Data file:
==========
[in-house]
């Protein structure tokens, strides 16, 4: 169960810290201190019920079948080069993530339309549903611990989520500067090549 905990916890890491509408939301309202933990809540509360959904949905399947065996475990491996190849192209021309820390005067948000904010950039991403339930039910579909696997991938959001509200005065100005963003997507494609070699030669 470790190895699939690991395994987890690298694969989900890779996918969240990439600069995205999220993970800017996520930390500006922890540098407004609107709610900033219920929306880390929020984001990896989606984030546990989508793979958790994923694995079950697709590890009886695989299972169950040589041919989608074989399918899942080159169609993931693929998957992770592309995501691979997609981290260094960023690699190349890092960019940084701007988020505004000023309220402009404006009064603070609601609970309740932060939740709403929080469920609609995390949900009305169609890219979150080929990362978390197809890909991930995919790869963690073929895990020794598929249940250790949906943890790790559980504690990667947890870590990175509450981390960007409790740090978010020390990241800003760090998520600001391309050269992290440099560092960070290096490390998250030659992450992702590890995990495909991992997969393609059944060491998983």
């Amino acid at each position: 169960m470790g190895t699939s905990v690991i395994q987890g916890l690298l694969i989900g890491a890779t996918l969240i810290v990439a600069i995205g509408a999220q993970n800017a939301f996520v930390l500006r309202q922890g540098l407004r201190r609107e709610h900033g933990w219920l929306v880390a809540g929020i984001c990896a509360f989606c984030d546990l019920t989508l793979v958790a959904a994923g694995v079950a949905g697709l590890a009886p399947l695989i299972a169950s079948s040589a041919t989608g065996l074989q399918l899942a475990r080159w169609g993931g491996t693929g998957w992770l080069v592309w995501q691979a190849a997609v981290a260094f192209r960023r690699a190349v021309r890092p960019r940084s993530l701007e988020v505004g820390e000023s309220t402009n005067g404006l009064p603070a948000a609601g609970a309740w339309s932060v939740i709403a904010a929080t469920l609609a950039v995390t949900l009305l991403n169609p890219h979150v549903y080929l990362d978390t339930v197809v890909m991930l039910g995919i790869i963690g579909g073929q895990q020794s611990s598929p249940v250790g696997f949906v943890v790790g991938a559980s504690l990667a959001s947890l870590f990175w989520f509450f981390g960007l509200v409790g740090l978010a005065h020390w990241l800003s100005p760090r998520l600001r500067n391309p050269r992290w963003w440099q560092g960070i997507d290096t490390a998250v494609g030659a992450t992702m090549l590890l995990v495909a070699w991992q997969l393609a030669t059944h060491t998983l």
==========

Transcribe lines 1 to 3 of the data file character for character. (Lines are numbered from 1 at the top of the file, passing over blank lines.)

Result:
[in-house]
């Protein structure tokens, strides 16, 4: 169960810290201190019920079948080069993530339309549903611990989520500067090549 905990916890890491509408939301309202933990809540509360959904949905399947065996475990491996190849192209021309820390005067948000904010950039991403339930039910579909696997991938959001509200005065100005963003997507494609070699030669 470790190895699939690991395994987890690298694969989900890779996918969240990439600069995205999220993970800017996520930390500006922890540098407004609107709610900033219920929306880390929020984001990896989606984030546990989508793979958790994923694995079950697709590890009886695989299972169950040589041919989608074989399918899942080159169609993931693929998957992770592309995501691979997609981290260094960023690699190349890092960019940084701007988020505004000023309220402009404006009064603070609601609970309740932060939740709403929080469920609609995390949900009305169609890219979150080929990362978390197809890909991930995919790869963690073929895990020794598929249940250790949906943890790790559980504690990667947890870590990175509450981390960007409790740090978010020390990241800003760090998520600001391309050269992290440099560092960070290096490390998250030659992450992702590890995990495909991992997969393609059944060491998983």
């Amino acid at each position: 169960m470790g190895t699939s905990v690991i395994q987890g916890l690298l694969i989900g890491a890779t996918l969240i810290v990439a600069i995205g509408a999220q993970n800017a939301f996520v930390l500006r309202q922890g540098l407004r201190r609107e709610h900033g933990w219920l929306v880390a809540g929020i984001c990896a509360f989606c984030d546990l019920t989508l793979v958790a959904a994923g694995v079950a949905g697709l590890a009886p399947l695989i299972a169950s079948s040589a041919t989608g065996l074989q399918l899942a475990r080159w169609g993931g491996t693929g998957w992770l080069v592309w995501q691979a190849a997609v981290a260094f192209r960023r690699a190349v021309r890092p960019r940084s993530l701007e988020v505004g820390e000023s309220t402009n005067g404006l009064p603070a948000a609601g609970a309740w339309s932060v939740i709403a904010a929080t469920l609609a950039v995390t949900l009305l991403n169609p890219h979150v549903y080929l990362d978390t339930v197809v890909m991930l039910g995919i790869i963690g579909g073929q895990q020794s611990s598929p249940v250790g696997f949906v943890v790790g991938a559980s504690l990667a959001s947890l870590f990175w989520f509450f981390g960007l509200v409790g740090l978010a005065h020390w990241l800003s100005p760090r998520l600001r500067n391309p050269r992290w963003w440099q560092g960070i997507d290096t490390a998250v494609g030659a992450t992702m090549l590890l995990v495909a070699w991992q997969l393609a030669t059944h060491t998983l």